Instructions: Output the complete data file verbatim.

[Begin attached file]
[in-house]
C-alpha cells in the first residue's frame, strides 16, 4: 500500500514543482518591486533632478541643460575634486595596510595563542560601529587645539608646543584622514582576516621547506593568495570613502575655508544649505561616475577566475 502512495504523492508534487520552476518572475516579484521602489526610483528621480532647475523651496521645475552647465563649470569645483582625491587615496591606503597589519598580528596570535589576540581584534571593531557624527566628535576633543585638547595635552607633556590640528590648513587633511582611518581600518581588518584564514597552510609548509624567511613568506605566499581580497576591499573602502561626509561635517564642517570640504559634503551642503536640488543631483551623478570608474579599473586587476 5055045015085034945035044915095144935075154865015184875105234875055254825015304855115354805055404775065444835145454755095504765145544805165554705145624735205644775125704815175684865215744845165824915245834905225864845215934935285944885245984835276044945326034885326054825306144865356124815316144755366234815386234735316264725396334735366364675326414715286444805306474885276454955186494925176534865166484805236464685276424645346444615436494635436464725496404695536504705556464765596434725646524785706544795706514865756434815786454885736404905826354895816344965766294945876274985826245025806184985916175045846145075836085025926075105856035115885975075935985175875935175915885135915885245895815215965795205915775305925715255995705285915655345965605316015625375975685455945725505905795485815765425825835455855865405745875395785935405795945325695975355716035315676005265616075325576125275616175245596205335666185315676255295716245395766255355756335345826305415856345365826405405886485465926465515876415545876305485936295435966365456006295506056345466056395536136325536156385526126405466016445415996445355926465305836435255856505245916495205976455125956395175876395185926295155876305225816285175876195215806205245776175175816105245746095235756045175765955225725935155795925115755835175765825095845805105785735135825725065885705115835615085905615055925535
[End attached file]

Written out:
[in-house]
C-alpha cells in the first residue's frame, strides 16, 4: 500500500514543482518591486533632478541643460575634486595596510595563542560601529587645539608646543584622514582576516621547506593568495570613502575655508544649505561616475577566475 502512495504523492508534487520552476518572475516579484521602489526610483528621480532647475523651496521645475552647465563649470569645483582625491587615496591606503597589519598580528596570535589576540581584534571593531557624527566628535576633543585638547595635552607633556590640528590648513587633511582611518581600518581588518584564514597552510609548509624567511613568506605566499581580497576591499573602502561626509561635517564642517570640504559634503551642503536640488543631483551623478570608474579599473586587476 5055045015085034945035044915095144935075154865015184875105234875055254825015304855115354805055404775065444835145454755095504765145544805165554705145624735205644775125704815175684865215744845165824915245834905225864845215934935285944885245984835276044945326034885326054825306144865356124815316144755366234815386234735316264725396334735366364675326414715286444805306474885276454955186494925176534865166484805236464685276424645346444615436494635436464725496404695536504705556464765596434725646524785706544795706514865756434815786454885736404905826354895816344965766294945876274985826245025806184985916175045846145075836085025926075105856035115885975075935985175875935175915885135915885245895815215965795205915775305925715255995705285915655345965605316015625375975685455945725505905795485815765425825835455855865405745875395785935405795945325695975355716035315676005265616075325576125275616175245596205335666185315676255295716245395766255355756335345826305415856345365826405405886485465926465515876415545876305485936295435966365456006295506056345466056395536136325536156385526126405466016445415996445355926465305836435255856505245916495205976455125956395175876395185926295155876305225816285175876195215806205245776175175816105245746095235756045175765955225725935155795925115755835175765825095845805105785735135825725065885705115835615085905615055925535